July 23, 2011


So I've begun my general orientation for my new job in the critical care unit. I realize that I have alot to learn. Yes, I've been a nurse for several years, and while I have plenty of trach and vent experience, none of it is in acute care. Home health is a completely different ball game from the hospital and I'm worried about my lack of nursing skills. I've never started an IV. I've never even had to do CPR (though I'm quite proficient at changing plugged trachs and bagging with O2 when necessary). I've had minimal opportunity to work with IV meds during my clinical rotations in nursing school. I've completely forgotten all about how to interpret EKG strips. I barely remember the common treatments for various disease processes that are more common in adults. I can't even  remember the indications, action, and side effects of alot of the medications commonly used by older adults because I've been in pediatrics for so long.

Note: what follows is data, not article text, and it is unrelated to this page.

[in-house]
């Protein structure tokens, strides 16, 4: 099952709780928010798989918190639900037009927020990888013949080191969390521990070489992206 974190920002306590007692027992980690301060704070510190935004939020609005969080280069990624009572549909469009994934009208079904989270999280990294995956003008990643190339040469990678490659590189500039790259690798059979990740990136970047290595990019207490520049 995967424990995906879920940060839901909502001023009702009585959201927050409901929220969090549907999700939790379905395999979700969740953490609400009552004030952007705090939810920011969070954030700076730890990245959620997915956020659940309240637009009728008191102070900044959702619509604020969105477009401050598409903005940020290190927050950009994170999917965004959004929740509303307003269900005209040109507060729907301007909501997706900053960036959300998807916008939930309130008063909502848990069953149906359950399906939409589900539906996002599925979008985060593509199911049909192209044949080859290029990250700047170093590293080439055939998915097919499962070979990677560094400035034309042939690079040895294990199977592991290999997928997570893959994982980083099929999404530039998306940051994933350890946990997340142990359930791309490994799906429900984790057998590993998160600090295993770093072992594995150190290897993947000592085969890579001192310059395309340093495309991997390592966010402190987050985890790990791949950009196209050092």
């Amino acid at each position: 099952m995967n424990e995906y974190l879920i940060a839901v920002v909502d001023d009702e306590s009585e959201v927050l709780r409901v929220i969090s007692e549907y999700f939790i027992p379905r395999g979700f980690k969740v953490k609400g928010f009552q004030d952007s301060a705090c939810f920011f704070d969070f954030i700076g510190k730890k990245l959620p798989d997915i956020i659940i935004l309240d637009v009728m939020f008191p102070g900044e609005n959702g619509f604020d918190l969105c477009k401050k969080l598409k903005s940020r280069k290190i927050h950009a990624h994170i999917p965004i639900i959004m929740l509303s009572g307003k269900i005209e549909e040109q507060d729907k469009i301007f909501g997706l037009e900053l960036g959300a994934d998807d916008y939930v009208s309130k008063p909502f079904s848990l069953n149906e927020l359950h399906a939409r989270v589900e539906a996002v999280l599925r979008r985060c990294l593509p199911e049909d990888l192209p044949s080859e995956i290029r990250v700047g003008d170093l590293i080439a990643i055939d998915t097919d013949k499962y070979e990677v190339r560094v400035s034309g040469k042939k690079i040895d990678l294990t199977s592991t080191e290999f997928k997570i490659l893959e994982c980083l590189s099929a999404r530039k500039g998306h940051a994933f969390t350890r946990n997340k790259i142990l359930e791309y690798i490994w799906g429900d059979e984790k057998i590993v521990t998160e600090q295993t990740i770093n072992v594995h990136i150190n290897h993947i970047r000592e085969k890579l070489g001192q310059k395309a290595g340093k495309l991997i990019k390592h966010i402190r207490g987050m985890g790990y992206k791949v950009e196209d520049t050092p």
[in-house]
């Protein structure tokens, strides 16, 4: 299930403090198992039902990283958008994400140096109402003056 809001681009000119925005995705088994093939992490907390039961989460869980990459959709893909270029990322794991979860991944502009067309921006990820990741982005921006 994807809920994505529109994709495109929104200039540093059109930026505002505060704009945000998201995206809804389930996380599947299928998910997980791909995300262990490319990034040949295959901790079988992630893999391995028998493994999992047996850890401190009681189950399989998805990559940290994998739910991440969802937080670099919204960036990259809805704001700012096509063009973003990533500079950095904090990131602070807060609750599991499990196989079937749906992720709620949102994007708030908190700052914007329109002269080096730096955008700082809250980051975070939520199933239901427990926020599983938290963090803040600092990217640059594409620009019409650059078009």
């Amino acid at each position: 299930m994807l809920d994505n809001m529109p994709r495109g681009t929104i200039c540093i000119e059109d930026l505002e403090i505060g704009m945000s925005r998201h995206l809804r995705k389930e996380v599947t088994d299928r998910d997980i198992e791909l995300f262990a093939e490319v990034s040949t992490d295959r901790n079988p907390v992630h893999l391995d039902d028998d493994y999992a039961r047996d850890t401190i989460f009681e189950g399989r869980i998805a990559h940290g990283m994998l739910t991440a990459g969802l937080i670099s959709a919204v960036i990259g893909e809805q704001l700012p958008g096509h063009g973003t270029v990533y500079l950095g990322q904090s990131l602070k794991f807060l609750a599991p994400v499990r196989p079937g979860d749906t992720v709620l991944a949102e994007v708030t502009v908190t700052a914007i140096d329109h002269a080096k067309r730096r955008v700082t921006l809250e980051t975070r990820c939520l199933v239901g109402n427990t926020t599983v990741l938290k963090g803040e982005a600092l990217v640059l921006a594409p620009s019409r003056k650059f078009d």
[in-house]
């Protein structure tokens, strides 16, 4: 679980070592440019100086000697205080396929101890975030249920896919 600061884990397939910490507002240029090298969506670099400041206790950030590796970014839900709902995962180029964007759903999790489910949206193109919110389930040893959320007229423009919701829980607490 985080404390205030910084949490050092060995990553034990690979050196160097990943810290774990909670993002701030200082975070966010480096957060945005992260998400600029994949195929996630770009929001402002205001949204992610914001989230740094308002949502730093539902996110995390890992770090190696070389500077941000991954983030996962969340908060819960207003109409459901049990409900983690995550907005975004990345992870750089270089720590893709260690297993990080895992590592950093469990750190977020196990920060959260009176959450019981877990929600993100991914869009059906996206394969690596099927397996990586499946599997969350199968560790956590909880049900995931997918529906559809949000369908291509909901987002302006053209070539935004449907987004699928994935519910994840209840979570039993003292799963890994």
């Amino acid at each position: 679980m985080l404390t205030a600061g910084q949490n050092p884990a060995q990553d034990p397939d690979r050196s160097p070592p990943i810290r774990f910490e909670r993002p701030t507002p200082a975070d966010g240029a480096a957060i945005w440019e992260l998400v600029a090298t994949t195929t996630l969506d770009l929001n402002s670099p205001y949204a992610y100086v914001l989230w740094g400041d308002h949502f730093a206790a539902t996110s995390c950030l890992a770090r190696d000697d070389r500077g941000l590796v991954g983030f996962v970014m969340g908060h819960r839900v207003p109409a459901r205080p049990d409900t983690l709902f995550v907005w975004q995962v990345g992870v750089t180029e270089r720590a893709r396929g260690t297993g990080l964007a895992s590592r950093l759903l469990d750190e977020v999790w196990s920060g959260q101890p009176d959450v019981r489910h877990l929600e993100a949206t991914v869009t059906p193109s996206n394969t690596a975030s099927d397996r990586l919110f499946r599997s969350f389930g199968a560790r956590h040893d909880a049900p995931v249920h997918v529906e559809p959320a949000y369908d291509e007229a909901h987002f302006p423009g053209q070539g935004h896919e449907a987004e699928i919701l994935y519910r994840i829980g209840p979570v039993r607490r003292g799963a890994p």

Luckily the unit I'm on is going to consider me a "new graduate" even though I have many years of experience under my belt. This means that I will get to work very closely with the nurse educator and a preceptor for a full 6 to 8 months. The drawback is that I'm not fresh out of school like the other new grad that started the same time as me. I'm hoping that I didn't forget as much as I think I did, and that as we review the material, it comes back to me fairly easily.

So far today is my second day working with the nurse educator. I really like her. She seems to love what she does, and she is very honest and direct. Her expectations are clear and seem very reasonable. She wants us to succeed and has told us that she will not set us up for failure. It seems that I will get the support and education I need to become a good critical care nurse. The fact that this hospital gives such a lengthy orientation makes me feel good that I can succeed at this.